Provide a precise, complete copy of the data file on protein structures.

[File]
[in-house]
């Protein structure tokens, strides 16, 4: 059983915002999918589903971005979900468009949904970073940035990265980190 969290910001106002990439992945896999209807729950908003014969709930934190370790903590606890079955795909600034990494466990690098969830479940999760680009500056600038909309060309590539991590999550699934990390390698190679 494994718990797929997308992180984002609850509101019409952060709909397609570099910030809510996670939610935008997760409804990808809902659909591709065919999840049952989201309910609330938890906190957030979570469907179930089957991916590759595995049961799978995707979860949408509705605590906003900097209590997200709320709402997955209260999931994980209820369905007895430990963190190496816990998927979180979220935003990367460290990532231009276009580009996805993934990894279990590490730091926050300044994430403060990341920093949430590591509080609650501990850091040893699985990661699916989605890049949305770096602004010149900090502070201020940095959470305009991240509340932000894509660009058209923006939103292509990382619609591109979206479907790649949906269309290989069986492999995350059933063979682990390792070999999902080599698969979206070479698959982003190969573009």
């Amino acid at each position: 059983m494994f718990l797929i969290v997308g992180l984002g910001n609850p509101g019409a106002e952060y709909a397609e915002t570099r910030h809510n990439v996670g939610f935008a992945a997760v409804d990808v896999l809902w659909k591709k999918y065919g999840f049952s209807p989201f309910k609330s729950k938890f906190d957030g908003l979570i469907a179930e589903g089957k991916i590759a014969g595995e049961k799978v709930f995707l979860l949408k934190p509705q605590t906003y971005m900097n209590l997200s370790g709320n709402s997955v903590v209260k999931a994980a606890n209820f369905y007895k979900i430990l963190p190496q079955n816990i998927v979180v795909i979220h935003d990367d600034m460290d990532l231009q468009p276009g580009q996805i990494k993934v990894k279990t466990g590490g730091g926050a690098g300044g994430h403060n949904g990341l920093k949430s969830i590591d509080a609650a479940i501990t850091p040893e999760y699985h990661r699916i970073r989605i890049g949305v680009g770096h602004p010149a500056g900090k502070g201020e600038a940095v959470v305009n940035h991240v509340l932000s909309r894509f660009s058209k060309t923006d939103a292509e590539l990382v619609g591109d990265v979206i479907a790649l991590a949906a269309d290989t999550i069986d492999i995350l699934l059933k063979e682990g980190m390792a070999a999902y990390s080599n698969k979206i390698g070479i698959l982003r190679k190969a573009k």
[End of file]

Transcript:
[in-house]
């Protein structure tokens, strides 16, 4: 059983915002999918589903971005979900468009949904970073940035990265980190 969290910001106002990439992945896999209807729950908003014969709930934190370790903590606890079955795909600034990494466990690098969830479940999760680009500056600038909309060309590539991590999550699934990390390698190679 494994718990797929997308992180984002609850509101019409952060709909397609570099910030809510996670939610935008997760409804990808809902659909591709065919999840049952989201309910609330938890906190957030979570469907179930089957991916590759595995049961799978995707979860949408509705605590906003900097209590997200709320709402997955209260999931994980209820369905007895430990963190190496816990998927979180979220935003990367460290990532231009276009580009996805993934990894279990590490730091926050300044994430403060990341920093949430590591509080609650501990850091040893699985990661699916989605890049949305770096602004010149900090502070201020940095959470305009991240509340932000894509660009058209923006939103292509990382619609591109979206479907790649949906269309290989069986492999995350059933063979682990390792070999999902080599698969979206070479698959982003190969573009």
């Amino acid at each position: 059983m494994f718990l797929i969290v997308g992180l984002g910001n609850p509101g019409a106002e952060y709909a397609e915002t570099r910030h809510n990439v996670g939610f935008a992945a997760v409804d990808v896999l809902w659909k591709k999918y065919g999840f049952s209807p989201f309910k609330s729950k938890f906190d957030g908003l979570i469907a179930e589903g089957k991916i590759a014969g595995e049961k799978v709930f995707l979860l949408k934190p509705q605590t906003y971005m900097n209590l997200s370790g709320n709402s997955v903590v209260k999931a994980a606890n209820f369905y007895k979900i430990l963190p190496q079955n816990i998927v979180v795909i979220h935003d990367d600034m460290d990532l231009q468009p276009g580009q996805i990494k993934v990894k279990t466990g590490g730091g926050a690098g300044g994430h403060n949904g990341l920093k949430s969830i590591d509080a609650a479940i501990t850091p040893e999760y699985h990661r699916i970073r989605i890049g949305v680009g770096h602004p010149a500056g900090k502070g201020e600038a940095v959470v305009n940035h991240v509340l932000s909309r894509f660009s058209k060309t923006d939103a292509e590539l990382v619609g591109d990265v979206i479907a790649l991590a949906a269309d290989t999550i069986d492999i995350l699934l059933k063979e682990g980190m390792a070999a999902y990390s080599n698969k979206i390698g070479i698959l982003r190679k190969a573009k």